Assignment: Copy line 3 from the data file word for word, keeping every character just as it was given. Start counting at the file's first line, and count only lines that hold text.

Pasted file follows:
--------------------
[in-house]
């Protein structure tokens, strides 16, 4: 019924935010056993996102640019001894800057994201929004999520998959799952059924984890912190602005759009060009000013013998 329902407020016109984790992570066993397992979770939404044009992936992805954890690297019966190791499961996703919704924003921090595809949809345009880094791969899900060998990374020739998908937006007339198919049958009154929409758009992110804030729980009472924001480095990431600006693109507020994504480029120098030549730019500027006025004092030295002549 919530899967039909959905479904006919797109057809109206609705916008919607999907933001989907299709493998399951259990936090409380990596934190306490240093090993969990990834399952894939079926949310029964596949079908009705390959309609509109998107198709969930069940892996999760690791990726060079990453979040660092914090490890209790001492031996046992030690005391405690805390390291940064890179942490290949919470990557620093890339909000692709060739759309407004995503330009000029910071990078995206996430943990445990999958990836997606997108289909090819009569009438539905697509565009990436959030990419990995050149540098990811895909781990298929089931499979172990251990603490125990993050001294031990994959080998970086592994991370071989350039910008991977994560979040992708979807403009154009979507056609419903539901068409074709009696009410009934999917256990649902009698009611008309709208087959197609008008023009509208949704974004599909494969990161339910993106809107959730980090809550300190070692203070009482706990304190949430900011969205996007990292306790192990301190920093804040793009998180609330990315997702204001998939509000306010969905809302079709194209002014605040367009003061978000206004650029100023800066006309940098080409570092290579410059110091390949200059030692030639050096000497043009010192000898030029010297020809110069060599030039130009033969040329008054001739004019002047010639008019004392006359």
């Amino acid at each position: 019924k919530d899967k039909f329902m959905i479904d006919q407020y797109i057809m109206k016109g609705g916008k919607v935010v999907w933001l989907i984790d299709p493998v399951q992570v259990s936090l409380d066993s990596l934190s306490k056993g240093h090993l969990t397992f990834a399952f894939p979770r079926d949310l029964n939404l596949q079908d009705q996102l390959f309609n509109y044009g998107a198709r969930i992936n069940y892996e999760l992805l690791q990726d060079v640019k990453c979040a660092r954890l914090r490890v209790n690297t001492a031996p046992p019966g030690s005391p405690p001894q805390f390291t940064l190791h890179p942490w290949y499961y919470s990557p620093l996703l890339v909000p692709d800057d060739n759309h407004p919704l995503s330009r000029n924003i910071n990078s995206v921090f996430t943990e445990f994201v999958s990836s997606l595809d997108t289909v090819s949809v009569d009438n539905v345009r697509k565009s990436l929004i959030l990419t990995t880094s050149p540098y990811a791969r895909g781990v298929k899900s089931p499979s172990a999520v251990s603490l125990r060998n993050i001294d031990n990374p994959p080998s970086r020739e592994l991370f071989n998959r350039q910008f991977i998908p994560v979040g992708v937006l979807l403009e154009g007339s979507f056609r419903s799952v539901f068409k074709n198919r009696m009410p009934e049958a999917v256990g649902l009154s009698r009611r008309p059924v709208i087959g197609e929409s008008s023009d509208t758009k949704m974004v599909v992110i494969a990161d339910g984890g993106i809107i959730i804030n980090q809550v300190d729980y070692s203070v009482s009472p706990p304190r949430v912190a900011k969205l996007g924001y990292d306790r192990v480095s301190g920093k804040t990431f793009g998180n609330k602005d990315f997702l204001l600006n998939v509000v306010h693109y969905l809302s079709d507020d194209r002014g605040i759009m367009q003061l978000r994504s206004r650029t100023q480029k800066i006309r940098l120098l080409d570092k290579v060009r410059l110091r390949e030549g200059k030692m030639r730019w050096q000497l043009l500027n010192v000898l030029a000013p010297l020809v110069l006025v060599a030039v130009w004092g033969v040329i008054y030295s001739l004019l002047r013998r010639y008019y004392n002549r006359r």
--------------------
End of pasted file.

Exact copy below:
């Amino acid at each position: 019924k919530d899967k039909f329902m959905i479904d006919q407020y797109i057809m109206k016109g609705g916008k919607v935010v999907w933001l989907i984790d299709p493998v399951q992570v259990s936090l409380d066993s990596l934190s306490k056993g240093h090993l969990t397992f990834a399952f894939p979770r079926d949310l029964n939404l596949q079908d009705q996102l390959f309609n509109y044009g998107a198709r969930i992936n069940y892996e999760l992805l690791q990726d060079v640019k990453c979040a660092r954890l914090r490890v209790n690297t001492a031996p046992p019966g030690s005391p405690p001894q805390f390291t940064l190791h890179p942490w290949y499961y919470s990557p620093l996703l890339v909000p692709d800057d060739n759309h407004p919704l995503s330009r000029n924003i910071n990078s995206v921090f996430t943990e445990f994201v999958s990836s997606l595809d997108t289909v090819s949809v009569d009438n539905v345009r697509k565009s990436l929004i959030l990419t990995t880094s050149p540098y990811a791969r895909g781990v298929k899900s089931p499979s172990a999520v251990s603490l125990r060998n993050i001294d031990n990374p994959p080998s970086r020739e592994l991370f071989n998959r350039q910008f991977i998908p994560v979040g992708v937006l979807l403009e154009g007339s979507f056609r419903s799952v539901f068409k074709n198919r009696m009410p009934e049958a999917v256990g649902l009154s009698r009611r008309p059924v709208i087959g197609e929409s008008s023009d509208t758009k949704m974004v599909v992110i494969a990161d339910g984890g993106i809107i959730i804030n980090q809550v300190d729980y070692s203070v009482s009472p706990p304190r949430v912190a900011k969205l996007g924001y990292d306790r192990v480095s301190g920093k804040t990431f793009g998180n609330k602005d990315f997702l204001l600006n998939v509000v306010h693109y969905l809302s079709d507020d194209r002014g605040i759009m367009q003061l978000r994504s206004r650029t100023q480029k800066i006309r940098l120098l080409d570092k290579v060009r410059l110091r390949e030549g200059k030692m030639r730019w050096q000497l043009l500027n010192v000898l030029a000013p010297l020809v110069l006025v060599a030039v130009w004092g033969v040329i008054y030295s001739l004019l002047r013998r010639y008019y004392n002549r006359r």